Forcing tech firms to create a "backdoor" to access messages would be a gift to cyber-hackers.

The UK has endured its worst terrorist atrocity since 7 July 2005 and the threat level has been raised to "critical" for the first time in a decade. Though election campaigning has been suspended, the debate over potential new powers has already begun.

Today's Sun reports that the Conservatives will seek to force technology companies to hand over encrypted messages to the police and security services. The new Technical Capability Notices were proposed by Amber Rudd following the Westminster terrorist attack and a month-long consultation closed last week. A Tory minister told the Sun: "We will do this as soon as we can after the election, as long as we get back in. The level of threat clearly proves there is no more time to waste now. The social media companies have been laughing in our faces for too long."

Put that way, the plan sounds reasonable (orders would be approved by the home secretary and a senior judge). But there are irrefutable problems. Encryption means tech firms such as WhatsApp and Apple can't simply "hand over" suspect messages - they can't access them at all. The technology is designed precisely so that conversations are genuinely private (unless a suspect's device is obtained or hacked into). Were companies to create an encryption "backdoor", as the government proposes, they would also create new opportunities for criminals and cyberhackers (as in the case of the recent NHS attack).

Ian Levy, the technical director of the National Cyber Security, told the New Statesman's Will Dunn earlier this year: "Nobody in this organisation or our parent organisation will ever ask for a 'back door' in a large-scale encryption system, because it's dumb."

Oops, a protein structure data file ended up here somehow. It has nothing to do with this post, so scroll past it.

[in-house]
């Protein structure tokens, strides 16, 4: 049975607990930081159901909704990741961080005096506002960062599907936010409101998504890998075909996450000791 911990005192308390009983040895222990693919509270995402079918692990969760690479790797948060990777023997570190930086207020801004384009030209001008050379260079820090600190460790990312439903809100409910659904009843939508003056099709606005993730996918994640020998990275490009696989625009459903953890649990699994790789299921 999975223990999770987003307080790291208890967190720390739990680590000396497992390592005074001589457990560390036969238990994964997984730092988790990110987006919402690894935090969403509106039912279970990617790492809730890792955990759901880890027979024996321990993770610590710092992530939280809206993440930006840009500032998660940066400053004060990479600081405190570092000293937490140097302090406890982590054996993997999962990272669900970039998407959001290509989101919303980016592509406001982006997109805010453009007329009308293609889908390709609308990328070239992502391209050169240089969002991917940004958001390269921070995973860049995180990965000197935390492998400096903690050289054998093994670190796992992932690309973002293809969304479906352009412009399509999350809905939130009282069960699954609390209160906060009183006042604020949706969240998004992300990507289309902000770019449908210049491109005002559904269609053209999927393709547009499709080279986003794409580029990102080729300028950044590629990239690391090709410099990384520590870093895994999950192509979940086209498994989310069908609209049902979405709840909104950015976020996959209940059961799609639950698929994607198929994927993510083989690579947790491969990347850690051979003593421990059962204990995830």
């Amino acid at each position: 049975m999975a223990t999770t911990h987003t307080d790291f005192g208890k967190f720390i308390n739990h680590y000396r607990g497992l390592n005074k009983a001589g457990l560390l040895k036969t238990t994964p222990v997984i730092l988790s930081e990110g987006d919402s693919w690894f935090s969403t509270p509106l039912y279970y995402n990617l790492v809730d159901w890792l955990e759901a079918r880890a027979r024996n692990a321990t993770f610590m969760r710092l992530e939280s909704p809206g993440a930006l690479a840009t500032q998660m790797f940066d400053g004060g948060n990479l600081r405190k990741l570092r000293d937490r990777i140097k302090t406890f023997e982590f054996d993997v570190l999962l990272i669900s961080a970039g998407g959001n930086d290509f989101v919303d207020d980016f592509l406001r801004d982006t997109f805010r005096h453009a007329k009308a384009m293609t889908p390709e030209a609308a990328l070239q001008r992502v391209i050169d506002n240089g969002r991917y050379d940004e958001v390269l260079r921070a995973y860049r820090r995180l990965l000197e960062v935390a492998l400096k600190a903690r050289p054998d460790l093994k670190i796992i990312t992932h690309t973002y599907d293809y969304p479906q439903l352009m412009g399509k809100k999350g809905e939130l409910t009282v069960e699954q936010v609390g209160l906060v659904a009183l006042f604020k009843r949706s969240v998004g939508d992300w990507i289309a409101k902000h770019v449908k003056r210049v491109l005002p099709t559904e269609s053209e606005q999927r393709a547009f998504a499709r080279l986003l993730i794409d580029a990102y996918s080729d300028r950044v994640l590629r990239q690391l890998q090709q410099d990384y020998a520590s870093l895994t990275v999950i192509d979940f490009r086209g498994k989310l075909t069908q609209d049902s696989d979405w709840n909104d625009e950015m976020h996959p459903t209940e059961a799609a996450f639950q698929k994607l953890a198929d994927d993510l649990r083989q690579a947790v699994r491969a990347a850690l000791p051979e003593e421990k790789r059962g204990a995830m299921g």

But there is a more profound problem: once created, a technology cannot be uninvented. Should large tech firms end encryption, terrorists will merely turn to other, lesser-known platforms. The only means of barring UK citizens from using the service would be a Chinese-style "great firewall", cutting Britain off from the rest of the internet. In 2015, before entering the cabinet, Brexit Secretary David Davis warned of ending encryption: "Such a move would have had devastating consequences for all financial transactions and online commerce, not to mention the security of all personal data. Its consequences for the City do not bear thinking about."

Labour's manifesto pledged to "provide our security agencies with the resources and the powers they need to protect our country and keep us all safe." But added: "We will also ensure that such powers do not weaken our individual rights or civil liberties". The Liberal Democrats have vowed to "oppose Conservative attempts to undermine encryption."

But with a large Conservative majority inevitable, according to polls, ministers will be confident of winning parliamentary support for the plan. Only a rebellion led by Davis-esque liberals is likely to stop them.

George Eaton is political editor of the New Statesman.